Exhausted from all the excitement George turns toward home. Flying back he notices something strange, the city is regressing through time. Buildings and the surrounding landscapes grow younger with every passing moment. Time is reversing, everything within view is changing, the new replacing the old.
George, giddy with excitement at the sight of his dreams coming true, fails to notice the subtle changes happening around him. The gauges in the cockpit are first, regressing through time changing as the years past. Next his steering yolk regresses, constantly changing to earlier versions, as does everything else in the plane.
George’s clothes change as well. Now his clothing consists of an aviator hat and goggles, a leather coat, and a white scarf around his neck.
George ponders what life will be like in a different time until the steering yolk in his hand fades away. He watches with surprise as pieces of the plane disappear: gauges, buttons, seats, and so forth fade from existence until the entire plane vanishes completely, leaving poor George Tompkins free falling toward the Earth.
Luckily George always wears a parachute. He grabs the ripcord, yanking with all his might.
. . . Nothing happens.
George watches the ripcord in his hand fade away, realizing he has traveled back to a time before parachutes were created.
Plummeting toward the ground George thinks, “Perhaps if I fall long enough I’ll travel back to a time before the Earth existed and not hit the ground.”
He had no such luck.
Author: Vivienne Burgess
I remember Agni on your lap, myself on the faded mat in the mess hall, practicing knots. Agni couldn’t keep his head on his shoulders, but I was listening. You started with the small things, shutting your eyes to speak, said it was important to pass on the details. In the middle of the year, you’d go camping in the forest with your friends. Trees blooming purple-white and you’d lie under them early in the early morning, listening to the bees. Before we lost the seasons there were distinct feelings outside, the cold was very sharp and the light was easy to be in. Sometimes, vehicles went by overhead, narrowly missing each other, to the tune of some elaborate clock that was just as far away. These were huge, huge machines as small as fingernails, leaving white trails of smoke that from below, you said, could have been speed boats on the ocean. Depending on the time of day these trails would be orange or pink or bright, bright yellow. And in the evening, the sun might catch the metal underside of the carriage and force a glint into your eye. This was when you could look at the sky without goggles. When there was more land to the country than there is now. Not enough people noticed at first. Then one day there was significantly less distance between the coasts, you found you had more neighbours in less space, and the problems that seemed far away were all around you and impossible to avoid. After the heat came the cold. Rinsed the sky of colour. Some people despaired; found cliffs, bought rope, didn’t bother with a note. Others took it on the chin. Agni was in a deep sleep so you carried him to the children’s tent, lay him down among his brothers and sisters. Penguins do this, come together to keep warm. Penguins also steal each other’s children. You talked about things like they still exist. On purpose, I don’t know. In this place it doesn’t matter whose blood is whose. Agni is all of our sons, like I am all of your daughters. You had darker hair when Agni came along. He was so warm everyone came to put a hand on him. Telling this one always made you smile, eyes still closed. There was a bad, bad cough going round and most of those people are gone now. You tucked me in beside Agni and I showed you my knot. You said it was perfect, best knot you’d ever seen, looking down at me like I was someone you didn’t know. Next morning I had my first bleed. A beginning and the end. We carried you far from camp, the earth anywhere too hard to dig. We made a circle, holding hands. A song was sung. Agni and I stayed the latest. He wanted to be near you and I noticed a shadow on his chin, the first of dark hairs. That day is very small now. I’m scared I’ll lose it inside all the others. I am learning to skin rats with the older girls and make a spit for roasting. When I have the energy I walk out to the mound of bodies and touch your grey face, preserved in ice. I try to hear the bees. My stomach is very big with Agni’s child, feels like another warm one to me, and I am in pain getting to sleep. To relax I think of penguins, a big warm ball in the cold; think, in certain lights, colour might be coming back to the sky. But how would I know. You took all of that with you. At night I dream of dust.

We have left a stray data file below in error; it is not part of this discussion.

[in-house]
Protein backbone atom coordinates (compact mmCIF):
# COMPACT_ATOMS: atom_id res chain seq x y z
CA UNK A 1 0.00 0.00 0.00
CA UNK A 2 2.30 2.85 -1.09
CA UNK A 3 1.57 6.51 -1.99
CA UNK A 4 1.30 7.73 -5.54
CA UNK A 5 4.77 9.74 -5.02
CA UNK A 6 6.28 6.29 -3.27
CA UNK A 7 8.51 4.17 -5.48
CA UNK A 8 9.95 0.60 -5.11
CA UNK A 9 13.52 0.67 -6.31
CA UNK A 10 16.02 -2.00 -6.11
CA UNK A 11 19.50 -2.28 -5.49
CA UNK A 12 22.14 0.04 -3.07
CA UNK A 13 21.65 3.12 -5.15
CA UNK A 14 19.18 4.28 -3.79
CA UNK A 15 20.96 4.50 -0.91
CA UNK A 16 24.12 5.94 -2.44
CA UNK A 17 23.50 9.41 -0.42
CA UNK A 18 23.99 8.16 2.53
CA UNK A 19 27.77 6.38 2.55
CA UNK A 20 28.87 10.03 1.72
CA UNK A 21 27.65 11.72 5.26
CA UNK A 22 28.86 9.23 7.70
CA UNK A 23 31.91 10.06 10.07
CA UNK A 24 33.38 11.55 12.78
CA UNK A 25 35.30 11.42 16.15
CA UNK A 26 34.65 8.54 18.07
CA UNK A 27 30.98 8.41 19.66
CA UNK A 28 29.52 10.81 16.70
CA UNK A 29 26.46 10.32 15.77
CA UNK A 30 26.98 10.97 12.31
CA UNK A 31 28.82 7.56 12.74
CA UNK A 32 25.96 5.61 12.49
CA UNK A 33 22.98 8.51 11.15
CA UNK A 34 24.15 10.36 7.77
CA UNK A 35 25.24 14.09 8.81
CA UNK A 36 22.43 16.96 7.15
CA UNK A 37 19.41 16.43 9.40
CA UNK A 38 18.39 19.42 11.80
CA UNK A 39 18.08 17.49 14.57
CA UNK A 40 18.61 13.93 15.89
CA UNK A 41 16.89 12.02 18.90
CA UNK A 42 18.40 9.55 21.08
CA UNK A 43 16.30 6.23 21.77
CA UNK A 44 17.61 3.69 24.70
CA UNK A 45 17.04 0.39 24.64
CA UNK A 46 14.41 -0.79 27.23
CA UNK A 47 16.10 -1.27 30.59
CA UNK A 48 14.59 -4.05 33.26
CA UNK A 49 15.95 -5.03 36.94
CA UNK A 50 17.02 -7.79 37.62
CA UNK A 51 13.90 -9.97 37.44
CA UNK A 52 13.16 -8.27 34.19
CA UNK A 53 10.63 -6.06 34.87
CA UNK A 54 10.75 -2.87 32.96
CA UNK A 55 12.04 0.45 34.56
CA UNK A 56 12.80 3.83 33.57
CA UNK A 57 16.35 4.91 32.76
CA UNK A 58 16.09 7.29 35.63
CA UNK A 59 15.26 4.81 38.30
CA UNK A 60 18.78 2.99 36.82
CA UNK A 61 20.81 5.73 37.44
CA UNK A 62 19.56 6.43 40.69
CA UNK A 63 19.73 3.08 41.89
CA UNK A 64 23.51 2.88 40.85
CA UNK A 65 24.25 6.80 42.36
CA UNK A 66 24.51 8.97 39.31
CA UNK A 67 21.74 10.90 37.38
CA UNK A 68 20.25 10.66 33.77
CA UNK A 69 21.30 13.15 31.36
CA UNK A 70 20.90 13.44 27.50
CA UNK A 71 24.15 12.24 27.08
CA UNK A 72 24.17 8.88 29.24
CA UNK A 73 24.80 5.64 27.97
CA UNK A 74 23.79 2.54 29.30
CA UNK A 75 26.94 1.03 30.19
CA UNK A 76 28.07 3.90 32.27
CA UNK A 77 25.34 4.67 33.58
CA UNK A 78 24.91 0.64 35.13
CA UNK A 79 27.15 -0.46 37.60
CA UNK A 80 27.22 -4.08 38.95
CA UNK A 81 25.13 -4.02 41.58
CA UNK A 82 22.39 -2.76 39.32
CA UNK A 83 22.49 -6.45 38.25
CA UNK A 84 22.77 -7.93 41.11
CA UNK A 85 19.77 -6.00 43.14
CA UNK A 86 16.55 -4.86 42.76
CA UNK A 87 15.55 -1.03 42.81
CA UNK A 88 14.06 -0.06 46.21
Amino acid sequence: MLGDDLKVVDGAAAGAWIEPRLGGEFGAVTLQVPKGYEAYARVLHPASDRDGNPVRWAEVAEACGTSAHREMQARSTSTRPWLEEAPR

Author: Anthony Rove
I am sorry, Samuel. You are thirteen and a man. Today, we go to The Grid.
Oh, nephew. Shed your tears in here with me. You are a man now. And, as a man, it is okay to be frightened. It is okay to cry. I cry sometimes too. Sometimes, I am so scared that I press my palms against my ears until I can’t hear anything except my own blood pumping away.